Burping your baby is pretty simple, but you do want to make sure you do it right. Burping involves applying gentle pressure on your baby’s abdomen and can be helped by a gentle rubbing of their back.

You can burp your baby by placing them on your shoulder with their belly against you. Then you can gently pat their back to get that burp out. You can also place your baby against your leg, belly down, while patting their back.

Laying your baby on their back and bicycling their legs can release gas and even help with hiccupping and burping too.

Be Mindful As You Feed Your Baby

Overfeeding your baby, feeding your baby too quickly, or allowing your baby to swallow excess air can lead to increased hiccupping. Being mindful of how you are feeding your baby can be helpful.

  • If Bottle Feeding: Make sure to take breaks after your baby has ingested a few ounces. Burp your baby and hold your baby upright for a minute or two. Don’t overfeed your baby; if they seem satisfied, feed them more later. If your baby seems to be swallowing air, you can try different bottle nipples and make sure your baby isn’t suckling on an empty bottle nipple.
  • If Breastfeeding: Burp your baby between breasts. If your baby seems to be choking on your milk, you may be dealing with an overactive letdown or an oversupply of milk. You can remedy this by allowing your baby to finish one breast before moving to the second breast. You can also lean back a little while nursing to decrease flow and allow the milk to go “down the hatch.”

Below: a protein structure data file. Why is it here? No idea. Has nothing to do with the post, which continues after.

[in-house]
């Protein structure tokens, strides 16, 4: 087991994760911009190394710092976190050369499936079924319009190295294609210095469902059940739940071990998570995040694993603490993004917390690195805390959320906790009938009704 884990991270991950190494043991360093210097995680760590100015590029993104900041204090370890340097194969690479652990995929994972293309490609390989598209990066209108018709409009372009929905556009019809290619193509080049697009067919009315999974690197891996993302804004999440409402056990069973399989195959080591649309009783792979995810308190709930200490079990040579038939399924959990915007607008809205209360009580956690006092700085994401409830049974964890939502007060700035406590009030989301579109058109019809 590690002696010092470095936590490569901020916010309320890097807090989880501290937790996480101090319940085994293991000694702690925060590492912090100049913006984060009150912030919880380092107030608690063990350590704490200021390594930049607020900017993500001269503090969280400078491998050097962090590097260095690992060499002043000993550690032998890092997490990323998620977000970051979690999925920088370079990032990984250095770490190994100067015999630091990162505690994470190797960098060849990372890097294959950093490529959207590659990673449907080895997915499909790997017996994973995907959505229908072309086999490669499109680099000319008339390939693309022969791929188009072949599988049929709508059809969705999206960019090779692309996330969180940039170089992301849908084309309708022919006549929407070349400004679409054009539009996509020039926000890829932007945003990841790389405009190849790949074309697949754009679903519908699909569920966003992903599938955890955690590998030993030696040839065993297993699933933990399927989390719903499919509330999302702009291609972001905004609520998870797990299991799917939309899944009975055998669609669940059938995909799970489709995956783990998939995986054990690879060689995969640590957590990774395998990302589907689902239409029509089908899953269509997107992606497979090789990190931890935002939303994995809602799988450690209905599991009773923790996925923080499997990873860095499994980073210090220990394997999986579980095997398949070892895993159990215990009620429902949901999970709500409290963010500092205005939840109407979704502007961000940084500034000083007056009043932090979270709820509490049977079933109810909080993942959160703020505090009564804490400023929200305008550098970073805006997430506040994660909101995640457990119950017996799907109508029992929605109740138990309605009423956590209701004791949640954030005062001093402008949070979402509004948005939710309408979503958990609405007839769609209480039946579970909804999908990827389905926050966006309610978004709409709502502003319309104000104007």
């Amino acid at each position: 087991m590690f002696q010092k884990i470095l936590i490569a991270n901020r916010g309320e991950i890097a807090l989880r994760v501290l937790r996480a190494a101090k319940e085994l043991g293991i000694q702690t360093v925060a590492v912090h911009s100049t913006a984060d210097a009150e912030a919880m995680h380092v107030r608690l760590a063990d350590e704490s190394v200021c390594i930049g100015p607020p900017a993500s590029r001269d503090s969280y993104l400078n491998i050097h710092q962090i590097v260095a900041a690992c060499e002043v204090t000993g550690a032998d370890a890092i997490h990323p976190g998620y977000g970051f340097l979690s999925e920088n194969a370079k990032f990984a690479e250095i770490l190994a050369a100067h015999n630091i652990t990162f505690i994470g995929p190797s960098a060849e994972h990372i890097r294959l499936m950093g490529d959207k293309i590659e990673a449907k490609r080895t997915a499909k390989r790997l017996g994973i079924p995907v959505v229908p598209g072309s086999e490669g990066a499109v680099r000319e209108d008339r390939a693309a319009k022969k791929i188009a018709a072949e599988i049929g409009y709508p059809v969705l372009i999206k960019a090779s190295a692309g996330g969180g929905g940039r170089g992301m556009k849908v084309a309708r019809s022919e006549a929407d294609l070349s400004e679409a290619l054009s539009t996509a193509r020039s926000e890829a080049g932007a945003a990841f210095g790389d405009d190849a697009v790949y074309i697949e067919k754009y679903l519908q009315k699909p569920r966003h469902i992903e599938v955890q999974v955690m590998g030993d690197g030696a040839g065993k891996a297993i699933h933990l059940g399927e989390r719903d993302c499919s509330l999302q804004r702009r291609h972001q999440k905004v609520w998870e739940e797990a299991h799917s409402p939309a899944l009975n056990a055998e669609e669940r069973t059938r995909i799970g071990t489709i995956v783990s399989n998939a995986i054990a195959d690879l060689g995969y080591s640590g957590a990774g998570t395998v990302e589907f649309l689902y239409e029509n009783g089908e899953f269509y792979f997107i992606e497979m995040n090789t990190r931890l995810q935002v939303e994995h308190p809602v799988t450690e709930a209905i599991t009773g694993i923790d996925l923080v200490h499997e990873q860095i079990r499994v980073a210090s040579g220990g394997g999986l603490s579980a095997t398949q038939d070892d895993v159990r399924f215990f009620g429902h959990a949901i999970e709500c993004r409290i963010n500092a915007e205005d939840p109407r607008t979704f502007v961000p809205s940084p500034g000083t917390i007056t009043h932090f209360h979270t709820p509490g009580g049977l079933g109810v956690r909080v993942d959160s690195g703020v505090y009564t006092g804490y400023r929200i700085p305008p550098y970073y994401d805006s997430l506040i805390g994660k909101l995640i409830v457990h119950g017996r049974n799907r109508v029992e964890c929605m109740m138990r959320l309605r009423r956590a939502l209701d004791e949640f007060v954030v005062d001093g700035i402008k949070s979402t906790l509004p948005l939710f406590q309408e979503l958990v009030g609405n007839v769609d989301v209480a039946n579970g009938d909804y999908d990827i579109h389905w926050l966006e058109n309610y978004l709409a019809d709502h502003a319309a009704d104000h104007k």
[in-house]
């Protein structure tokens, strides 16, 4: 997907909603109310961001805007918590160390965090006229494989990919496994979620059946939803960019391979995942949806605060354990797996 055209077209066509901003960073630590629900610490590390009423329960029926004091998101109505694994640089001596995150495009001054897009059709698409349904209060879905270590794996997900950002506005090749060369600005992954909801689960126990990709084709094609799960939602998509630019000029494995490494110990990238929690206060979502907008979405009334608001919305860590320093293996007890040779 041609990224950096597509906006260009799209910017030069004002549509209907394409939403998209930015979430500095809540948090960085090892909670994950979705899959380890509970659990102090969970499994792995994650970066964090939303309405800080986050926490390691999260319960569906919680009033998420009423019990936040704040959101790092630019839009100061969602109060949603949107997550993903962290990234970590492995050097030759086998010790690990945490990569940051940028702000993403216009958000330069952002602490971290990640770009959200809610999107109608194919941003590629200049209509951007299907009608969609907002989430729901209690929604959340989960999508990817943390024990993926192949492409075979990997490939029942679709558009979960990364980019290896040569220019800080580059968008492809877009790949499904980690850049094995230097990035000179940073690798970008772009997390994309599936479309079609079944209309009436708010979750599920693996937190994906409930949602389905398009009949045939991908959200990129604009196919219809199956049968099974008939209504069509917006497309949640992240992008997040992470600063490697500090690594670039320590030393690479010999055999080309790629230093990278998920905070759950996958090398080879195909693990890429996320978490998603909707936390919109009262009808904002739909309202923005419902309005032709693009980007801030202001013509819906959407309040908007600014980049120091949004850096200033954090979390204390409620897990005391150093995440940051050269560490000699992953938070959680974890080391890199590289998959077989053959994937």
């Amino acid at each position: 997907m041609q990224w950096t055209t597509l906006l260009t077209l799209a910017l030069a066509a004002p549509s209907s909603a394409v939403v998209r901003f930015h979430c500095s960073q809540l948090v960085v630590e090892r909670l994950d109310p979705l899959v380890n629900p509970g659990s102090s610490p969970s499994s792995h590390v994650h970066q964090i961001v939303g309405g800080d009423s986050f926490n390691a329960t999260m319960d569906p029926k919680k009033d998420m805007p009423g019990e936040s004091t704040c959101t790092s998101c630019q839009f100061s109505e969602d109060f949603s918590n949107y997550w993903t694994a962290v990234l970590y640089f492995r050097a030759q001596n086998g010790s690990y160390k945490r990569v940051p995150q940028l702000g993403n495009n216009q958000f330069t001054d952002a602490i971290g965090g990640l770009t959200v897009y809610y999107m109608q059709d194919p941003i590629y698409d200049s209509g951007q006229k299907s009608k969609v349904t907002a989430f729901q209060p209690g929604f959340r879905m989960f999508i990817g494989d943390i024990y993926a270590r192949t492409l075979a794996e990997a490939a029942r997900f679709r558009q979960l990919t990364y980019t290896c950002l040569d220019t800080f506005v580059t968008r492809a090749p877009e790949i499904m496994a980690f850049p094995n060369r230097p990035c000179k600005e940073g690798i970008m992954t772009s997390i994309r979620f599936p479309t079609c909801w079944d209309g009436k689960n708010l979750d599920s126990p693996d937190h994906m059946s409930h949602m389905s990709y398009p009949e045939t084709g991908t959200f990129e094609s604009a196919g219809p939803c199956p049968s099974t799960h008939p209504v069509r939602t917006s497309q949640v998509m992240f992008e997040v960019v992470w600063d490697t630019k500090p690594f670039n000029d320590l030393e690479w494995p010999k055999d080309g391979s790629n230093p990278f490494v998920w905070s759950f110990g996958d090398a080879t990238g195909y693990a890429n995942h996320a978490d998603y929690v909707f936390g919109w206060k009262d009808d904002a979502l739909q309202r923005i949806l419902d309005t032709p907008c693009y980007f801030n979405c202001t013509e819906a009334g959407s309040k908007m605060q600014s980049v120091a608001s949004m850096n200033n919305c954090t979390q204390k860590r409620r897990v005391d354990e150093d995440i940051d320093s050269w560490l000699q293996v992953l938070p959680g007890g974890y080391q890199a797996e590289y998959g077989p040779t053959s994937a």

Sit Your Baby Upright After Feeds

Whether breastfeeding or bottle feeding, holding your baby upright after feeding can help them digest their milk and decrease hiccupping, burping, and other digestive discomfort. You can also consider holding your baby in an upright position during feeding, as this can aid in the milk flowing downward.

Offer Your Baby a Pacifier

Sometimes non-nutritive suckling, such as allowing your baby to suck on a pacifier, can relax their diaphragm and decrease or eliminate their hiccuping. Allowing your baby to "comfort nurse" can have a similar effect.

Treat Your Baby’s Gastroesophageal Reflux

Some parents try to treat their baby’s hiccups or other digestive upset with products like gripe water. These products are not regulated by the FDA and you can’t always be sure that the ingredients are safe for your baby. However, if used under the supervision of a doctor, they may be helpful in some circumstances.

If your baby is diagnosed with reflux or reflux is suspected, your doctor may recommend over-the-counter medication or prescription medication that can help your baby with reflux and also help reduce their hiccupping.

Are Hiccups In Babies Serious?

Most bouts of hiccupping seem to disturb parents more than they do babies. Again, hiccupping is very normal and most babies do it. It’s something they generally outgrow within a few months.

Nevertheless, at times they can be bothersome to your baby, and in rare cases may signify a more complex medical issue.

When Hiccups Bother Your Baby

Sometimes hiccups might really bother your baby. Usually these hiccups are accompanied by other symptoms, such as belching, spitting up, vomiting, or gassiness.